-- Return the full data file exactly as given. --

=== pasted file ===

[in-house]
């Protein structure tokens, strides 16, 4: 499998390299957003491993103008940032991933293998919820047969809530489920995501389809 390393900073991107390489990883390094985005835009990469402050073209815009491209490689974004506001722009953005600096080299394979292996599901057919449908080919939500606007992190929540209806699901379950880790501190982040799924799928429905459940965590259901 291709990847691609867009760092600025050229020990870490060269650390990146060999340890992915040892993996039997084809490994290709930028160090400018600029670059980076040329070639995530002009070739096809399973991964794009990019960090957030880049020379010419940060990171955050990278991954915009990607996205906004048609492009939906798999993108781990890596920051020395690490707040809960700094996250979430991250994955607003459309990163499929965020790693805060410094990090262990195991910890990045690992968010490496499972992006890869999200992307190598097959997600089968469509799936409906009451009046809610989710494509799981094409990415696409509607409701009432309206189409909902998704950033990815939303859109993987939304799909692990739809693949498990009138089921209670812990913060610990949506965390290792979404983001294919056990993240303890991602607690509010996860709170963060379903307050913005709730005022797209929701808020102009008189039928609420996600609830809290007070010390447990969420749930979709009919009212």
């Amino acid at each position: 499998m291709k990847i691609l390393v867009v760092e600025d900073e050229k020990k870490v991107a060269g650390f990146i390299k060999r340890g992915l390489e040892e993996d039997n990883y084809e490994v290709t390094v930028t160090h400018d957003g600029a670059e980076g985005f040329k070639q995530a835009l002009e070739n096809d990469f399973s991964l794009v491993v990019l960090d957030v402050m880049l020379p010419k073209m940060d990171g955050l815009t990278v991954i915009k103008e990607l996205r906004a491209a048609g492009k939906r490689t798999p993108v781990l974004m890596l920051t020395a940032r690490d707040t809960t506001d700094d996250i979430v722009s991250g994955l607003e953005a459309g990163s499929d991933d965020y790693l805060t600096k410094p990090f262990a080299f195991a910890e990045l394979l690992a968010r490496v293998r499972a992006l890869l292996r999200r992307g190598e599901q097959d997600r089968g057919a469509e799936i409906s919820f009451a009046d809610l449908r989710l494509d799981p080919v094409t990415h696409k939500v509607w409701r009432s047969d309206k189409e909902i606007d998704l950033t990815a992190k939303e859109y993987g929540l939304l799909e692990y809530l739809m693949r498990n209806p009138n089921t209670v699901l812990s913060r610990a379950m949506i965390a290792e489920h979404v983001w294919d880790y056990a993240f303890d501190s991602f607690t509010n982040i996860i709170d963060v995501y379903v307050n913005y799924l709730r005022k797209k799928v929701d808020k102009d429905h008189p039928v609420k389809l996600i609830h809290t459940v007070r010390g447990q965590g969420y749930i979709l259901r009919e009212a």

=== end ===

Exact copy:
[in-house]
């Protein structure tokens, strides 16, 4: 499998390299957003491993103008940032991933293998919820047969809530489920995501389809 390393900073991107390489990883390094985005835009990469402050073209815009491209490689974004506001722009953005600096080299394979292996599901057919449908080919939500606007992190929540209806699901379950880790501190982040799924799928429905459940965590259901 291709990847691609867009760092600025050229020990870490060269650390990146060999340890992915040892993996039997084809490994290709930028160090400018600029670059980076040329070639995530002009070739096809399973991964794009990019960090957030880049020379010419940060990171955050990278991954915009990607996205906004048609492009939906798999993108781990890596920051020395690490707040809960700094996250979430991250994955607003459309990163499929965020790693805060410094990090262990195991910890990045690992968010490496499972992006890869999200992307190598097959997600089968469509799936409906009451009046809610989710494509799981094409990415696409509607409701009432309206189409909902998704950033990815939303859109993987939304799909692990739809693949498990009138089921209670812990913060610990949506965390290792979404983001294919056990993240303890991602607690509010996860709170963060379903307050913005709730005022797209929701808020102009008189039928609420996600609830809290007070010390447990969420749930979709009919009212």
């Amino acid at each position: 499998m291709k990847i691609l390393v867009v760092e600025d900073e050229k020990k870490v991107a060269g650390f990146i390299k060999r340890g992915l390489e040892e993996d039997n990883y084809e490994v290709t390094v930028t160090h400018d957003g600029a670059e980076g985005f040329k070639q995530a835009l002009e070739n096809d990469f399973s991964l794009v491993v990019l960090d957030v402050m880049l020379p010419k073209m940060d990171g955050l815009t990278v991954i915009k103008e990607l996205r906004a491209a048609g492009k939906r490689t798999p993108v781990l974004m890596l920051t020395a940032r690490d707040t809960t506001d700094d996250i979430v722009s991250g994955l607003e953005a459309g990163s499929d991933d965020y790693l805060t600096k410094p990090f262990a080299f195991a910890e990045l394979l690992a968010r490496v293998r499972a992006l890869l292996r999200r992307g190598e599901q097959d997600r089968g057919a469509e799936i409906s919820f009451a009046d809610l449908r989710l494509d799981p080919v094409t990415h696409k939500v509607w409701r009432s047969d309206k189409e909902i606007d998704l950033t990815a992190k939303e859109y993987g929540l939304l799909e692990y809530l739809m693949r498990n209806p009138n089921t209670v699901l812990s913060r610990a379950m949506i965390a290792e489920h979404v983001w294919d880790y056990a993240f303890d501190s991602f607690t509010n982040i996860i709170d963060v995501y379903v307050n913005y799924l709730r005022k797209k799928v929701d808020k102009d429905h008189p039928v609420k389809l996600i609830h809290t459940v007070r010390g447990q965590g969420y749930i979709l259901r009919e009212a």